Recording Area Annual Totals

97 Species in 2013, 99 in 2012, 94 in 2011, 108 species were recorded in 2010;

Wednesday, 10 April 2013

Rookeries in full swing and LAPWINGS back but little sign of migrant activity yet


A beautiful day weatherwise, if not a little hazy, with light southerly winds and largely clear conditions. The forecast rain did not materialise.

I was expecting more from today, especially following yesterday's excitement, but some birds did get through, noticeably the odd Marsh Harrier and Osprey...

RING OUZELS remaining from yesterday's fall included 3 at BISON HILL, WHIPSNADE (BEDS) and 2 in INKOMBE HOLE, STEPS HILL (BUCKS) whilst Rook nest numbers in the Beech trees north of DAGNALL at SP 995 176 now total 33 active nests.

Over at TRING RESERVOIRS (HERTS), a little change from yesterday, with more hirundine passage...

At STARTOP'S END RESERVOIR, Common Redshank numbers had increased to four birds, with one pair showing an interest in one of the rafts. Both WATER PIPITS were on the west shoreline once again, as well as the two GREY WAGTAILS, whilst migrants included 8 SAND MARTINS and 2 BARN SWALLOWS. All 5 Great Crested Grebes were on view, whilst Wigeon numbers had dwindled down to 7; a Mistle Thrush was in the paddock.

*Others I met had heard Willow Warbler (on the West Bank) and Cetti's Warbler in the Marsworth Reedbed

A long vigil in excellent conditions at WILSTONE RESERVOIR failed to reap much in the way of reward - a single flyover YELLOW WAGTAIL being the best of the bunch (and my first of the year).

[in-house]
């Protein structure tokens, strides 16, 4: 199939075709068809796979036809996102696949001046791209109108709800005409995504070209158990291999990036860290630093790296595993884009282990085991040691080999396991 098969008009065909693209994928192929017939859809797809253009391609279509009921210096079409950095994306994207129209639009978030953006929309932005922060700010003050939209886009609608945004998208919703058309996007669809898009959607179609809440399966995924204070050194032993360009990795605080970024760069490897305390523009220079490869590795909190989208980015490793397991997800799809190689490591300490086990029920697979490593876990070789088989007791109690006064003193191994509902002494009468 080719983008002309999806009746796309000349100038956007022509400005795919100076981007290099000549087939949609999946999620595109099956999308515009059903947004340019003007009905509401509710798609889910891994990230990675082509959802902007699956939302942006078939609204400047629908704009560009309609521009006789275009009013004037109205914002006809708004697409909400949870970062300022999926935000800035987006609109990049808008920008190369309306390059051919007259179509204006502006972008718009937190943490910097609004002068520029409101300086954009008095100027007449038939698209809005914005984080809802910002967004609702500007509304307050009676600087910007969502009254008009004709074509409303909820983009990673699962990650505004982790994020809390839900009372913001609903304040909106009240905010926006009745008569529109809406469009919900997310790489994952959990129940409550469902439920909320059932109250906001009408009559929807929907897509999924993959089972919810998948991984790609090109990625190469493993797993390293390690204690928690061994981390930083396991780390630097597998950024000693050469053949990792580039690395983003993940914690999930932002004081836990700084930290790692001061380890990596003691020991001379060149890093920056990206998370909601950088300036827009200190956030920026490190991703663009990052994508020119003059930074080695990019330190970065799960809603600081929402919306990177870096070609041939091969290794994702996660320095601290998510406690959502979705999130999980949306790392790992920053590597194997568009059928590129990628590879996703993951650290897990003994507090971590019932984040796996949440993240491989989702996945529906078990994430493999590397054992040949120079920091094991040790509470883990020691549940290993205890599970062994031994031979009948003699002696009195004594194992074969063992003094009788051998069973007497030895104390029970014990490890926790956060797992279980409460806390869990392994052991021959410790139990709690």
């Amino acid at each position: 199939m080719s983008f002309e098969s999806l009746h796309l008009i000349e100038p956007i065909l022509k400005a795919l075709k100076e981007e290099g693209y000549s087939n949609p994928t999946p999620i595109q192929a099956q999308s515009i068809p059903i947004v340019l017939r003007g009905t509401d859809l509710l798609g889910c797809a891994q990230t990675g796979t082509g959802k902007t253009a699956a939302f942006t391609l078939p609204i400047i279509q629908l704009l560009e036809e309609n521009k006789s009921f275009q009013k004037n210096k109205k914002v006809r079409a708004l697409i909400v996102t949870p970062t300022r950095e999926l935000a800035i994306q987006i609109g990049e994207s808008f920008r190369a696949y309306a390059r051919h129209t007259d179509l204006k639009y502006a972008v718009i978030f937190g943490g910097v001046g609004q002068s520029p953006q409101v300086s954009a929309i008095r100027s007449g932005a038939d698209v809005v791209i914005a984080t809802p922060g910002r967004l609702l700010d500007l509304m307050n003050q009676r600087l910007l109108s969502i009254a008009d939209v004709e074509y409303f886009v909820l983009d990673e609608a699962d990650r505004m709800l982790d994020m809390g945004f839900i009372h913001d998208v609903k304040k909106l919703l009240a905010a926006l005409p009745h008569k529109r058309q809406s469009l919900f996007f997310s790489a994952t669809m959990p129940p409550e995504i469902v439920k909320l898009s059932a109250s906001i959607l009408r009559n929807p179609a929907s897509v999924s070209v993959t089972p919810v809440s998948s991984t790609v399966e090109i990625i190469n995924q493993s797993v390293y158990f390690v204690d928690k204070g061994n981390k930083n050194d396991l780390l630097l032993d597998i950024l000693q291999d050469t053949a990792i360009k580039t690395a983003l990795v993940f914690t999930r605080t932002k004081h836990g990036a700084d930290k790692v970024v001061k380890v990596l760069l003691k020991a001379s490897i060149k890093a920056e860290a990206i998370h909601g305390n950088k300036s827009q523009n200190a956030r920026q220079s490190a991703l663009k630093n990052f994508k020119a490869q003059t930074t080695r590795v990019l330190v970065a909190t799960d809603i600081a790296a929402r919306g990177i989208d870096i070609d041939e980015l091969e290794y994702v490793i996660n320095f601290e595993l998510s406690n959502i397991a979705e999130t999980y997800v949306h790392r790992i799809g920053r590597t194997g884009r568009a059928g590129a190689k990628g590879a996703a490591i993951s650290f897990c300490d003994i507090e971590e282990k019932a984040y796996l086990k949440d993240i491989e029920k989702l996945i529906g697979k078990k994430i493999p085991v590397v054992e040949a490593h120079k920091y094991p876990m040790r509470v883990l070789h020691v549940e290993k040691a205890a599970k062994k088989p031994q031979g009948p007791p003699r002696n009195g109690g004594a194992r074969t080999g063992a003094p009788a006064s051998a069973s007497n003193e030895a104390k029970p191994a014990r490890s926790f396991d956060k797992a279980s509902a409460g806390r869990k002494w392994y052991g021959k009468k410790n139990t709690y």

A singing male Common Chiffchaff in the East Bank Poplar trees was a new arrival, as was a Willow Warbler by the old cress beds. SAND MARTINS numbered up to 28 (some passage evident), with 3 or more BARN SWALLOWS coming through.

Clear skies and light winds meant lots of raptors in the sky, including up to 12 Red Kites, 8 Common Buzzards, 3 Common Kestrels and a single Sparrowhawk, whilst late evening saw the first Osprey of the year appear - over Weston Turville Reservoir (per Stephen Richards).

Usual fare included 2 Mute Swans, 27 Greylag Geese, 70 Wigeon, 88 Shoveler, 116 Tufted Duck, just 9 Pochard, 12 Great Crested Grebe and 11 active Sinensis nests, whilst 90+ Black-headed Gulls, 25 Common Gulls and 7 Lesser Black-backed Gulls took advantage of the increase in flying insect matter high above the reservoir.

A male Song Thrush was singing from the Black Poplars in the SE corner, 4 Linnets passed by and Yellowhammers finally gave themselves up for me, performing along the Dry Canal.

Steve Blake then phoned with news of Lesser Spotted Woodpecker, Tree Sparrow, Firecrest and Black-tailed Godwit from his home patch of TYTTENHANGER GP, which sounded too good to refuse. I soon met up with him but failed to locate ANY of these birds - just 4 yaffling Green Woodpeckers, 3 Nuthatches and a singing Common Chiffchaff as compensation.

It was then time to do some ROOKERY SURVEYING, particularly as many were now active with the recent weather change. AT CHESSBURY ESTATE, CHESHAM (BUCKS) (SP 957 012), 39 nests were active, whilst at PEDNOR BOTTOM (BUCKS), numbers totalled 34. The CHESHAM VALE Rookery (SP 963 033) was a respectable 44 active nests, with just 6 left by the railway in HOLLOWAY LANE and 9 at the new site by BOIS MILL FARM. Lastly, 52 active nests at LATIMER PARKFIELD, including quite a few in the conifers.

In addition, CHESHAM'S BURY LAKE held the two first-summer Mute Swans, with 5 pairs of LAPWINGS in the grass field opposite.

The Lapwing Field at Bury Pond

No comments: